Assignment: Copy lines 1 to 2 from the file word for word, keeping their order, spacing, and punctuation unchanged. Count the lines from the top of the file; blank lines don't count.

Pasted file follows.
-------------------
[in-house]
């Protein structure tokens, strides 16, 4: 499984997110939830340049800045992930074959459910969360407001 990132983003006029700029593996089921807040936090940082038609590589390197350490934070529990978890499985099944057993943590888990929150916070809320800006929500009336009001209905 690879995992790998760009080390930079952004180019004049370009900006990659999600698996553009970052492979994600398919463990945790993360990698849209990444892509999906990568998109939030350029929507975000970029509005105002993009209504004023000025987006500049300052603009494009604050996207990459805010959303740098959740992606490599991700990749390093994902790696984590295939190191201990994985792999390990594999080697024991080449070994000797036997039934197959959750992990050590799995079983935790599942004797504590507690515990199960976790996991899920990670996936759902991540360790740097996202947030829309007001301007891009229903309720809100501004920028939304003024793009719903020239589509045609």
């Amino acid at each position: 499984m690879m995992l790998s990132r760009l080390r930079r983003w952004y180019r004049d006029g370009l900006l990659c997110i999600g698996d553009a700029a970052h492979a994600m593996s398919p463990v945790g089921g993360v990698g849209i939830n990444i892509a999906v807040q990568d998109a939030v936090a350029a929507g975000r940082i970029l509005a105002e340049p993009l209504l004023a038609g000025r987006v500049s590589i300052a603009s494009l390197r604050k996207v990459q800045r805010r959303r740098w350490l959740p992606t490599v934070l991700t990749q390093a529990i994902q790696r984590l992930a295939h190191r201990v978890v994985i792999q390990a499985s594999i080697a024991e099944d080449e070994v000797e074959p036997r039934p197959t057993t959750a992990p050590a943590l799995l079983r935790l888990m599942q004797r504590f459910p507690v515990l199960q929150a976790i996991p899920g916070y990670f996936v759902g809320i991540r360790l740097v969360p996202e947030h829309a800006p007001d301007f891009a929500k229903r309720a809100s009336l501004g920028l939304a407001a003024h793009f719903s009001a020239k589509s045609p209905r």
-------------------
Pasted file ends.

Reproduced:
[in-house]
């Protein structure tokens, strides 16, 4: 499984997110939830340049800045992930074959459910969360407001 990132983003006029700029593996089921807040936090940082038609590589390197350490934070529990978890499985099944057993943590888990929150916070809320800006929500009336009001209905 690879995992790998760009080390930079952004180019004049370009900006990659999600698996553009970052492979994600398919463990945790993360990698849209990444892509999906990568998109939030350029929507975000970029509005105002993009209504004023000025987006500049300052603009494009604050996207990459805010959303740098959740992606490599991700990749390093994902790696984590295939190191201990994985792999390990594999080697024991080449070994000797036997039934197959959750992990050590799995079983935790599942004797504590507690515990199960976790996991899920990670996936759902991540360790740097996202947030829309007001301007891009229903309720809100501004920028939304003024793009719903020239589509045609």